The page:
Singh et al. N Engl J Med. 20063552085-2098
Drüeke et al. N Engl J Med. 20063552071-2084
127 and 111 patients in groups 1 and 2,
respectively, progressed to RRT during study
75
CREATE trial (Cardiovascular risk Reduction by
Early Anaemia Treatment with Epoetin beta)
  • 600 subjects glomerular filtration rate 15-35
    ml/min randomised to 2 groups, early
    intervention and standard practise

Time or creatinine
76
CHOIR trial (Correction of Haemoglobin and
Outcomes In Renal Insufficiency)
  • 2000 subjects GFR 15-50 ml/min randomised to 2
    groups

Time or creatinine
77
CHOIR Increased Risk of Composite Event with
Target Hb 13.5 g/dL Stage 34 CKD patients
Time to the primary composite endpoint
0.30 0.25 0.20 0.15 0.10 0.05 0.00
Hb target 13.5 g/dL Hb target 11.3 g/dL
Probability of composite event
Events 125 vs 97 HR1.34 (1.031.74) Log rank
test P0.03
0 3 6 9 12 15 18 21 24 27 30 33 36 39
Month
Patients at risk Group 1 715 654 587 520 457 355 2
70 176 101 72 55 23 Group 2 717 660 594 539 499 39
7 293 182 107 67 44 23
Singh et al. N Engl J Med. 20063552085-2098
78
CREATE No Significant Difference in Time to
First CV Event CKD patients not on dialysis
Time to the primary endpoint of a first
cardiovascular event
100
90
80
70
60
Hb target 1315 g/dL Hb target 10.511.5 g/dL
Event-free Survival ()
50
40
Events 58 vs 47 HR0.78 (0.531.14) Log rank
test P0.20
30
20
10
0
0
6
12
18
24
30
36
42
48
Month
Patients at risk Group 1 301 279
268 249 207 158 97 56 2 Group 2
302 286 272 257 223 177 121 61 2
Before censoring of data on patients at the time
of initiation of dialysis
Drüeke et al. N Engl J Med. 20063552071-2084
79
The Anaemia CORrection in Diabetes (ACORD) study
  • The ACORD study is investigating the effects of
    anaemia correction with subcutaneous epoetin beta
    on
  • cardiac structure
  • cardiac function
  • In patients with early diabetic nephropathy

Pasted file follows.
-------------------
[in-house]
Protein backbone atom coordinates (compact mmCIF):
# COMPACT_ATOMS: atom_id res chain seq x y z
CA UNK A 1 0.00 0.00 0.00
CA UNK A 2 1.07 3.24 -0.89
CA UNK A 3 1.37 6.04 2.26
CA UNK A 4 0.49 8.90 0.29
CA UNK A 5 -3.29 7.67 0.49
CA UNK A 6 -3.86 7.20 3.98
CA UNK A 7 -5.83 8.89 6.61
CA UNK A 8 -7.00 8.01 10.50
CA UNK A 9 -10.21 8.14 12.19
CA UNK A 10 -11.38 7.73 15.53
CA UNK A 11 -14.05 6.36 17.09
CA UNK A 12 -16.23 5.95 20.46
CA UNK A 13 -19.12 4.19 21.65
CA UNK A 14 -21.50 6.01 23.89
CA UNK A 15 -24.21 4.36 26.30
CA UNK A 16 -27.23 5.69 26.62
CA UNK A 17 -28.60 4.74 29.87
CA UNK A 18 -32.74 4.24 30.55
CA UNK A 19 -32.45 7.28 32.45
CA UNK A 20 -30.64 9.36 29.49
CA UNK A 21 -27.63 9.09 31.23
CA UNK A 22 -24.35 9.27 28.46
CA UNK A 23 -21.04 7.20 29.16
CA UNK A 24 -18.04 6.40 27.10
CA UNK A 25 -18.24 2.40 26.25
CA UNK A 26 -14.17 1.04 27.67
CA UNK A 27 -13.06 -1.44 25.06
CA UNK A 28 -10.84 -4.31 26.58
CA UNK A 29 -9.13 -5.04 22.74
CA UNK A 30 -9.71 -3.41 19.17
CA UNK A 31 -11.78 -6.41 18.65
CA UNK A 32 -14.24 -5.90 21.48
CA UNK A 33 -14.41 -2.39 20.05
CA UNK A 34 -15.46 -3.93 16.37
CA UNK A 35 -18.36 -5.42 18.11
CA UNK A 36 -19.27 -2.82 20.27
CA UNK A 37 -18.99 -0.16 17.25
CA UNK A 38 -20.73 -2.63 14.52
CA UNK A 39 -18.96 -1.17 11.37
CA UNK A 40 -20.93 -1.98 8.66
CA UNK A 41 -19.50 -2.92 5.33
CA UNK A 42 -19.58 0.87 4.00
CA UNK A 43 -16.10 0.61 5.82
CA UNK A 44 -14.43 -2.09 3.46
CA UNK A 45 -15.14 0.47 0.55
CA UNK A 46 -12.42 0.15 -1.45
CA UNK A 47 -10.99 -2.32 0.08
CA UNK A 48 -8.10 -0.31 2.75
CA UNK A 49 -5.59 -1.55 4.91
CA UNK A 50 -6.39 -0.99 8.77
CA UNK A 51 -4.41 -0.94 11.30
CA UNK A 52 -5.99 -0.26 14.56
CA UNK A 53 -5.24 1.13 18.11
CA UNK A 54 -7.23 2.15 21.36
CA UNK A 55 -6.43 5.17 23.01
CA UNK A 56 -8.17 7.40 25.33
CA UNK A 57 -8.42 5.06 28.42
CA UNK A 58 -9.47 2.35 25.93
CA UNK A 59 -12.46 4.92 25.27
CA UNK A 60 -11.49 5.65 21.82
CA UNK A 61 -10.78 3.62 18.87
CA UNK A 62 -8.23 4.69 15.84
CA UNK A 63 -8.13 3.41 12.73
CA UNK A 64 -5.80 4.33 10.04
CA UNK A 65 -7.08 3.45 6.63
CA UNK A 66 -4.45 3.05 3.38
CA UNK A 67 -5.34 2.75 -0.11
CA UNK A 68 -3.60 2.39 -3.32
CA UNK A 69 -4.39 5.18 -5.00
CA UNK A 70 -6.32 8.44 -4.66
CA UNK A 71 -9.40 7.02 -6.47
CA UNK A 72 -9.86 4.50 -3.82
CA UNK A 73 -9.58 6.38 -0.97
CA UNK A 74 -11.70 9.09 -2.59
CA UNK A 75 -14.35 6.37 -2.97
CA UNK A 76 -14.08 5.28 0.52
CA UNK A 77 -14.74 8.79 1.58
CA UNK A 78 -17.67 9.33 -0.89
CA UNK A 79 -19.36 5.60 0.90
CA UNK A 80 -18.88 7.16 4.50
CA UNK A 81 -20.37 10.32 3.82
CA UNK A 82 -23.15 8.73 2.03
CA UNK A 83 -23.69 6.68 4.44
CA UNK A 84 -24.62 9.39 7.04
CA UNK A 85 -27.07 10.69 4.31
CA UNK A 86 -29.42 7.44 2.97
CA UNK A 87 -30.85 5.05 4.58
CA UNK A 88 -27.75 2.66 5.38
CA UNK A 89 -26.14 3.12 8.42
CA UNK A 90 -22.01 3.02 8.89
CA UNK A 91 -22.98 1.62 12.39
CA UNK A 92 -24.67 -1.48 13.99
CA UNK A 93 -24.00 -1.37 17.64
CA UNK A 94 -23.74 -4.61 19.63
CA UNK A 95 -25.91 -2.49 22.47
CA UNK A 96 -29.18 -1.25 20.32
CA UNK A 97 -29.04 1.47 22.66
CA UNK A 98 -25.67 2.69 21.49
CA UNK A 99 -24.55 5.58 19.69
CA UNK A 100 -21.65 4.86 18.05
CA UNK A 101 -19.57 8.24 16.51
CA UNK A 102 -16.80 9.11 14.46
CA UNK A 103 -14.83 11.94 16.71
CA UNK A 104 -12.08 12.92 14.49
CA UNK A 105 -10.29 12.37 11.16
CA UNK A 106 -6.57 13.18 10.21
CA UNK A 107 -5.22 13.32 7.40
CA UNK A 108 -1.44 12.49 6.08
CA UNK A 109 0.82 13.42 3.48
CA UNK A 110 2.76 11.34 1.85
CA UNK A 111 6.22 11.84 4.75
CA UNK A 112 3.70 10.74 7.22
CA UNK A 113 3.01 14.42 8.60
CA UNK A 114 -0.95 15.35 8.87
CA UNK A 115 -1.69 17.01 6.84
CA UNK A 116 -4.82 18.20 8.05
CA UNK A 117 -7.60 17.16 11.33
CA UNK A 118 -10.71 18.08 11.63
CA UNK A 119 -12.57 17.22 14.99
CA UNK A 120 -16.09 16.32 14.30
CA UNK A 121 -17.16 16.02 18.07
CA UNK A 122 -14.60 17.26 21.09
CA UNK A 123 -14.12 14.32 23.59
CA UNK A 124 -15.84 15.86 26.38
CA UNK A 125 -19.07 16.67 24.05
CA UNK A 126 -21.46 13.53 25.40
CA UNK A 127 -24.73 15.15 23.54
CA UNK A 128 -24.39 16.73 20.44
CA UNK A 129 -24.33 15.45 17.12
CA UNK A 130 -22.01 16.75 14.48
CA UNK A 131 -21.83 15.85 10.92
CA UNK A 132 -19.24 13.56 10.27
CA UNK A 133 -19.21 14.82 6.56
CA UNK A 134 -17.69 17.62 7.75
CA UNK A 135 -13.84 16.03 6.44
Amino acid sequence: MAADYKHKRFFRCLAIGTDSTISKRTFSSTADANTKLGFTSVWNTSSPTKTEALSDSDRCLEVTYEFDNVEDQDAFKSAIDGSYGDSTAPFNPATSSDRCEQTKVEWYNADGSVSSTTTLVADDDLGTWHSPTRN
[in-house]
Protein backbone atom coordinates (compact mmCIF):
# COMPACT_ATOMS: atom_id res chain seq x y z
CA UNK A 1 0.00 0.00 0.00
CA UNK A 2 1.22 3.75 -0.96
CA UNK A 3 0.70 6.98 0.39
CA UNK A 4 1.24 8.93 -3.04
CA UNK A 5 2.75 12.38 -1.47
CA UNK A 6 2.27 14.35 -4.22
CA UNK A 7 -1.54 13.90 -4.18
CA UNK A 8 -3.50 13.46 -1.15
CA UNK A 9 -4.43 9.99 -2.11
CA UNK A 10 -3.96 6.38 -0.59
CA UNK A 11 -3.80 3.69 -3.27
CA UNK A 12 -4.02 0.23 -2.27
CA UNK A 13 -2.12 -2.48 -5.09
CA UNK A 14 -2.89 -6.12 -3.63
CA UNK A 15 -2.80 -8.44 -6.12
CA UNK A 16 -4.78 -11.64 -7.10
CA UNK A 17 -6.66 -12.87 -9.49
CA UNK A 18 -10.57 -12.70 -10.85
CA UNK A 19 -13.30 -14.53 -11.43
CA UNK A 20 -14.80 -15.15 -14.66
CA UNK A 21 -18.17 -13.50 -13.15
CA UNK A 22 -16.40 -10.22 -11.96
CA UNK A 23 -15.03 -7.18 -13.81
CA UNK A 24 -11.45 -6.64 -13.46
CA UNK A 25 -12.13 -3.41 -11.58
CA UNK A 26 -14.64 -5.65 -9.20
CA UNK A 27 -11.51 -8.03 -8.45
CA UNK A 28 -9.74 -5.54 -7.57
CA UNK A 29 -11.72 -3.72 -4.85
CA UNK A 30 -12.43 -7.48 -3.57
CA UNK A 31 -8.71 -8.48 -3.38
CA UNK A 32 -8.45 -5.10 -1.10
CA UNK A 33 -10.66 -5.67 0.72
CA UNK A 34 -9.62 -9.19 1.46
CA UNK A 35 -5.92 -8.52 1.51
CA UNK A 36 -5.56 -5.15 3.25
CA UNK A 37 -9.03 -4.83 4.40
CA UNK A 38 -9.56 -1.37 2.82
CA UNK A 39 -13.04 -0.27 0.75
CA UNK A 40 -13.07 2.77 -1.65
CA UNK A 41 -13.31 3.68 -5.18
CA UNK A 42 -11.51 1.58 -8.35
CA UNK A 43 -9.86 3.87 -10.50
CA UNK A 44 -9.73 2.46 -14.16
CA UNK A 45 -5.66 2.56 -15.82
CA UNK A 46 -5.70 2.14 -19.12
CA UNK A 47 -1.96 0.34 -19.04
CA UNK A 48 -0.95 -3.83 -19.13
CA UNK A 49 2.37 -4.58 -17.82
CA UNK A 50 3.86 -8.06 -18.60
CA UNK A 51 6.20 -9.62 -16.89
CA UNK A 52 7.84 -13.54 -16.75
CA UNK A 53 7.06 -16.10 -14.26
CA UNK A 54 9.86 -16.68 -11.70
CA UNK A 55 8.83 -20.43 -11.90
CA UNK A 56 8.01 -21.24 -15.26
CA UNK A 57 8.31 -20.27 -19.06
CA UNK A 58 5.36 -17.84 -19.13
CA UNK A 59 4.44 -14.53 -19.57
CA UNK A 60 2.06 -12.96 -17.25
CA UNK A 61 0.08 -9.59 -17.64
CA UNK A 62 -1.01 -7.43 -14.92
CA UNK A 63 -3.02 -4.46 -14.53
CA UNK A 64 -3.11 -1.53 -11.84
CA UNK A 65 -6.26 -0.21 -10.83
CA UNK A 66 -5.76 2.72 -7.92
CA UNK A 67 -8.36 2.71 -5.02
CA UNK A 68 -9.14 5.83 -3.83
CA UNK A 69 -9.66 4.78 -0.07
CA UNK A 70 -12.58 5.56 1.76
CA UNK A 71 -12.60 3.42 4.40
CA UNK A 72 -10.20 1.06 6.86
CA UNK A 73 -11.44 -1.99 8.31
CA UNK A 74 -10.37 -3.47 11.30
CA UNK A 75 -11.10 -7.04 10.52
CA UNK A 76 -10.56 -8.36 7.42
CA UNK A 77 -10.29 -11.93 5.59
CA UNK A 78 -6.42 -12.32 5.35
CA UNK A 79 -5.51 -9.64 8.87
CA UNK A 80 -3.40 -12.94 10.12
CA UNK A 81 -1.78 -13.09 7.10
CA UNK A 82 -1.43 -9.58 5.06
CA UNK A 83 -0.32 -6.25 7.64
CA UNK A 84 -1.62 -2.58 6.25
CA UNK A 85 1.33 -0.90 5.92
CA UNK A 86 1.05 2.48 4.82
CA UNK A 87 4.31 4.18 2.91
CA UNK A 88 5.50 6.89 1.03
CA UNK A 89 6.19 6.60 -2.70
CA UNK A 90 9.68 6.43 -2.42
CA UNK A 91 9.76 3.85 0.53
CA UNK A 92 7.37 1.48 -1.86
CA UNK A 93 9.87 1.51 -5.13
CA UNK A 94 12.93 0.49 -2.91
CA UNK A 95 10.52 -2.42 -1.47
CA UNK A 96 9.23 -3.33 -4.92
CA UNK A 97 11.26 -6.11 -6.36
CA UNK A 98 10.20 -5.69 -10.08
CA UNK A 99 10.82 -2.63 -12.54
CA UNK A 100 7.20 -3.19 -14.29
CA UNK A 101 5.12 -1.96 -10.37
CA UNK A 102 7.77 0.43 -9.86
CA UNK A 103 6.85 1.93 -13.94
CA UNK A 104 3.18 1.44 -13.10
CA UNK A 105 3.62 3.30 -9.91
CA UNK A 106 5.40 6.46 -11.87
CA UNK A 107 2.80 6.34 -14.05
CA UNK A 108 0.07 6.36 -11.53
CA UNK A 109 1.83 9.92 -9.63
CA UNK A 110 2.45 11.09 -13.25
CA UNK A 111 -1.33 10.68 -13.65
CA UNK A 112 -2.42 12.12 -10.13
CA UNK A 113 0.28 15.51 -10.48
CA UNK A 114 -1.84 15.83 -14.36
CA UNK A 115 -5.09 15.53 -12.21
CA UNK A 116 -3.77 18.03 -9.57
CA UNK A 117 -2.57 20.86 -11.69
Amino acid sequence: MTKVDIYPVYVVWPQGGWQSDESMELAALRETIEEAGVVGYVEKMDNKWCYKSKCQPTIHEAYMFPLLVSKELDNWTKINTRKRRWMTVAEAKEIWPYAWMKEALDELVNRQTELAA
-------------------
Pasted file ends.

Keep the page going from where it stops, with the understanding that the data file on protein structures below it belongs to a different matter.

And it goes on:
• Primary endpoint
  • effect of early anaemia treatment on left
    ventricular hypertrophy as a cardiovascular risk
    marker

80
ACORD Study design
Hb (g/dl)
16 14 12 10 8 6
16 14 12 10 8 6
m
Early intervention
  • Randomisation

f
Target Hb 1315 g/dl
Inclusion Hb 10.513.0 g/dl Creatinine clearance
30 ml/min
n 160
Time
81
European recommendations for optimising treatment
of renal anaemia
  • Indication for start of epoetin therapy
  • repeated Hb measurements lt11g/dL
  • after exclusion of non-renal causes of anaemia
    (bleeding, nutritional deficiencies,
    hypothyroidism, iron deficiency, haemolysis)
  • Target haemoglobin
  • general Hb gt11 g/dL (no upper limit)
  • in CHD Hb 11-12 g/dL
  • Administration of epoetin
  • SC dosing preferred IV dosing also an option in
    HD patients
  • the goal is to increase Hb levels by 12 g/dL per
    month

van Ypersele de Strihou Nephrol Dial Transplant
1999 14 (suppl 2) 37-45
82
Iron stores
  • Target
  • serum ferritin gt 100 ?g/l (aim for 200-500)
  • hypochromic red blood cell count lt 10, TSAT gt
    20 (aim for lt 2.5 30-40)
  • Level B
  • Treatment strategies
  • predialysis and CAPD oral ? intravenous
  • HD will need intravenous
  • Level B

83
How should epoetin be administered to predialysis
patients with diabetes and anaemia?
  • EBPG KDOQI recommend epoetin treatment for
    anaemia due to CKD when Hb lt 11 g/dL
  • Hb correction should be gradual to avoid
  • exacerbation of hypertension
  • increased viscosity with adverse haemodynamics
  • Guidelines recommend an increase of Hb 0.5 g/dL
    every 2 weeks
  • Common practice suggest a target Hb of 1112 g/dL
    (or ?12-13 g/dL)

84
Conclusions
  • Anaemia is prevalent in diabetic kidney disease
    and occurs earlier than is commonly recognised
  • Proven benefits of treatment of anaemia with
    epoetin ( intravenous iron) include
  • improved quality of life and performance status
  • regression of left ventricular hypertrophy
  • reduced transfusion requirements
  • Potential benefits of early anaemia treatment
    include
  • reduced cardiovascular mortality and morbidity
  • delayed progression of chronic renal failure
  • reduced stroke and heart failure related
    hospitalisations